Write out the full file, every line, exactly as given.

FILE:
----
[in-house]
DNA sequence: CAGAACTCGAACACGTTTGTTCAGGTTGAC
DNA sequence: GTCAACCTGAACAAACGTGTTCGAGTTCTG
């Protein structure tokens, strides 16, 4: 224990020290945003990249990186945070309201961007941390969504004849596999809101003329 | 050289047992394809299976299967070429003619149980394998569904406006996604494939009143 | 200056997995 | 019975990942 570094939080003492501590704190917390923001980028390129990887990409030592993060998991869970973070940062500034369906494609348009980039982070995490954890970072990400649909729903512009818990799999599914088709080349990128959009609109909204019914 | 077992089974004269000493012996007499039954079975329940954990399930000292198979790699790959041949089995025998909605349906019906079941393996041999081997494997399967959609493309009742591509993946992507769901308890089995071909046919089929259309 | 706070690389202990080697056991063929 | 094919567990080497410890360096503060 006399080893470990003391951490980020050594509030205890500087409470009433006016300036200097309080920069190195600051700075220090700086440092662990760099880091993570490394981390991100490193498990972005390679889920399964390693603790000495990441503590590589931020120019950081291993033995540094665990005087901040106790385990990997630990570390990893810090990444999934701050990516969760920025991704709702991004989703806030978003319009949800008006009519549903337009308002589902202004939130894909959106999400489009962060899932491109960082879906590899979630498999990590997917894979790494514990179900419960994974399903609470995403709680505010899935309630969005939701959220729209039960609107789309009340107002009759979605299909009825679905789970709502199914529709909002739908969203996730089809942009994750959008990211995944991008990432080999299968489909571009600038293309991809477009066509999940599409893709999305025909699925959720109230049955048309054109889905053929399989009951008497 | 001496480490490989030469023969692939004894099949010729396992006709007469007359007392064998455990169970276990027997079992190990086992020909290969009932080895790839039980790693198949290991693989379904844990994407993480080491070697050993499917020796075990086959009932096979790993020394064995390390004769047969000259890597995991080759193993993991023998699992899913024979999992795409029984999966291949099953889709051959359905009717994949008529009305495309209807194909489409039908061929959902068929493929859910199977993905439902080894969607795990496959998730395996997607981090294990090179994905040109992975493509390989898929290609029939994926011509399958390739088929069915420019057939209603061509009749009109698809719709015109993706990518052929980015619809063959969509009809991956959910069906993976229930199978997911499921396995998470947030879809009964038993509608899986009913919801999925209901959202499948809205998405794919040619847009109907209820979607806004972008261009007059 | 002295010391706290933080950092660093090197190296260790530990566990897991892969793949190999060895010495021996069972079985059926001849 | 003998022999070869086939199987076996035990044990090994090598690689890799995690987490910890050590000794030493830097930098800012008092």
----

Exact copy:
[in-house]
DNA sequence: CAGAACTCGAACACGTTTGTTCAGGTTGAC
DNA sequence: GTCAACCTGAACAAACGTGTTCGAGTTCTG
């Protein structure tokens, strides 16, 4: 224990020290945003990249990186945070309201961007941390969504004849596999809101003329 | 050289047992394809299976299967070429003619149980394998569904406006996604494939009143 | 200056997995 | 019975990942 570094939080003492501590704190917390923001980028390129990887990409030592993060998991869970973070940062500034369906494609348009980039982070995490954890970072990400649909729903512009818990799999599914088709080349990128959009609109909204019914 | 077992089974004269000493012996007499039954079975329940954990399930000292198979790699790959041949089995025998909605349906019906079941393996041999081997494997399967959609493309009742591509993946992507769901308890089995071909046919089929259309 | 706070690389202990080697056991063929 | 094919567990080497410890360096503060 006399080893470990003391951490980020050594509030205890500087409470009433006016300036200097309080920069190195600051700075220090700086440092662990760099880091993570490394981390991100490193498990972005390679889920399964390693603790000495990441503590590589931020120019950081291993033995540094665990005087901040106790385990990997630990570390990893810090990444999934701050990516969760920025991704709702991004989703806030978003319009949800008006009519549903337009308002589902202004939130894909959106999400489009962060899932491109960082879906590899979630498999990590997917894979790494514990179900419960994974399903609470995403709680505010899935309630969005939701959220729209039960609107789309009340107002009759979605299909009825679905789970709502199914529709909002739908969203996730089809942009994750959008990211995944991008990432080999299968489909571009600038293309991809477009066509999940599409893709999305025909699925959720109230049955048309054109889905053929399989009951008497 | 001496480490490989030469023969692939004894099949010729396992006709007469007359007392064998455990169970276990027997079992190990086992020909290969009932080895790839039980790693198949290991693989379904844990994407993480080491070697050993499917020796075990086959009932096979790993020394064995390390004769047969000259890597995991080759193993993991023998699992899913024979999992795409029984999966291949099953889709051959359905009717994949008529009305495309209807194909489409039908061929959902068929493929859910199977993905439902080894969607795990496959998730395996997607981090294990090179994905040109992975493509390989898929290609029939994926011509399958390739088929069915420019057939209603061509009749009109698809719709015109993706990518052929980015619809063959969509009809991956959910069906993976229930199978997911499921396995998470947030879809009964038993509608899986009913919801999925209901959202499948809205998405794919040619847009109907209820979607806004972008261009007059 | 002295010391706290933080950092660093090197190296260790530990566990897991892969793949190999060895010495021996069972079985059926001849 | 003998022999070869086939199987076996035990044990090994090598690689890799995690987490910890050590000794030493830097930098800012008092």